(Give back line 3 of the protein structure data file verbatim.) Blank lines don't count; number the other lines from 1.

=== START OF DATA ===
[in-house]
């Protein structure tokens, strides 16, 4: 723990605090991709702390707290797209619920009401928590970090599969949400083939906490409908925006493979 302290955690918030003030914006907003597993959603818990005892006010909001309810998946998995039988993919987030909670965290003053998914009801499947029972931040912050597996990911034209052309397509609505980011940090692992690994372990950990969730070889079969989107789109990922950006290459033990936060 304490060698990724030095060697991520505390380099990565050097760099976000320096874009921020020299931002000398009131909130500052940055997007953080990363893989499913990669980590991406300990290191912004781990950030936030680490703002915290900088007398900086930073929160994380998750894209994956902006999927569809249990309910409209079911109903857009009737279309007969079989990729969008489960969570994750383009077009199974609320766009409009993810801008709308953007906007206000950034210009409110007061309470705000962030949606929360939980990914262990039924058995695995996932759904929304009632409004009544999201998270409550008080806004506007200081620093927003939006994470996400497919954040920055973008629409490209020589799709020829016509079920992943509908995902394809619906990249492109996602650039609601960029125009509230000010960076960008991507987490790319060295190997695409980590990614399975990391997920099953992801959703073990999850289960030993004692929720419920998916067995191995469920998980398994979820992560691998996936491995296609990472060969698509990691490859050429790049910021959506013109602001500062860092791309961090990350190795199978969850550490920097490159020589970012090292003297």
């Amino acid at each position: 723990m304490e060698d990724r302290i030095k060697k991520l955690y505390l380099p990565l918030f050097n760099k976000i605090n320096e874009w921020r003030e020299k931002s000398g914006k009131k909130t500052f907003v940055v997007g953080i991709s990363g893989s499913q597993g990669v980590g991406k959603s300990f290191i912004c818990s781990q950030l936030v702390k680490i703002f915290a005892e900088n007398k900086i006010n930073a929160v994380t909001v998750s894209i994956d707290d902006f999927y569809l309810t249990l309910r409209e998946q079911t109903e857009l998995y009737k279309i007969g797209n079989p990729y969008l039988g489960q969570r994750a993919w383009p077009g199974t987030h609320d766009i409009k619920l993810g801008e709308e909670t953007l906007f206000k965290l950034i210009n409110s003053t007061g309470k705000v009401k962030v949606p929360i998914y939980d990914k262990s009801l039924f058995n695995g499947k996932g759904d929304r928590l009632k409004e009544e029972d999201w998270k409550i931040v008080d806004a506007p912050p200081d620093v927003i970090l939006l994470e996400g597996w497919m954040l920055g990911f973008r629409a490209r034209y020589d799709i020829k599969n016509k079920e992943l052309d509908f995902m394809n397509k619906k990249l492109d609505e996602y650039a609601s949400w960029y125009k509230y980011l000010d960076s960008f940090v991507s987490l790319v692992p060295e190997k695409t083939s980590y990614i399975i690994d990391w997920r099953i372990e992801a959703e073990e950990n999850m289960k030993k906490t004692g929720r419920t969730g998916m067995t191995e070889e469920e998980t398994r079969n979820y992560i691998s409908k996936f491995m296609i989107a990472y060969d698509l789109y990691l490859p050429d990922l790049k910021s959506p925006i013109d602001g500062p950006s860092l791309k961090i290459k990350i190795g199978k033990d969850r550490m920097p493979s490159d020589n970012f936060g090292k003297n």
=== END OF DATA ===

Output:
């Amino acid at each position: 723990m304490e060698d990724r302290i030095k060697k991520l955690y505390l380099p990565l918030f050097n760099k976000i605090n320096e874009w921020r003030e020299k931002s000398g914006k009131k909130t500052f907003v940055v997007g953080i991709s990363g893989s499913q597993g990669v980590g991406k959603s300990f290191i912004c818990s781990q950030l936030v702390k680490i703002f915290a005892e900088n007398k900086i006010n930073a929160v994380t909001v998750s894209i994956d707290d902006f999927y569809l309810t249990l309910r409209e998946q079911t109903e857009l998995y009737k279309i007969g797209n079989p990729y969008l039988g489960q969570r994750a993919w383009p077009g199974t987030h609320d766009i409009k619920l993810g801008e709308e909670t953007l906007f206000k965290l950034i210009n409110s003053t007061g309470k705000v009401k962030v949606p929360i998914y939980d990914k262990s009801l039924f058995n695995g499947k996932g759904d929304r928590l009632k409004e009544e029972d999201w998270k409550i931040v008080d806004a506007p912050p200081d620093v927003i970090l939006l994470e996400g597996w497919m954040l920055g990911f973008r629409a490209r034209y020589d799709i020829k599969n016509k079920e992943l052309d509908f995902m394809n397509k619906k990249l492109d609505e996602y650039a609601s949400w960029y125009k509230y980011l000010d960076s960008f940090v991507s987490l790319v692992p060295e190997k695409t083939s980590y990614i399975i690994d990391w997920r099953i372990e992801a959703e073990e950990n999850m289960k030993k906490t004692g929720r419920t969730g998916m067995t191995e070889e469920e998980t398994r079969n979820y992560i691998s409908k996936f491995m296609i989107a990472y060969d698509l789109y990691l490859p050429d990922l790049k910021s959506p925006i013109d602001g500062p950006s860092l791309k961090i290459k990350i190795g199978k033990d969850r550490m920097p493979s490159d020589n970012f936060g090292k003297n």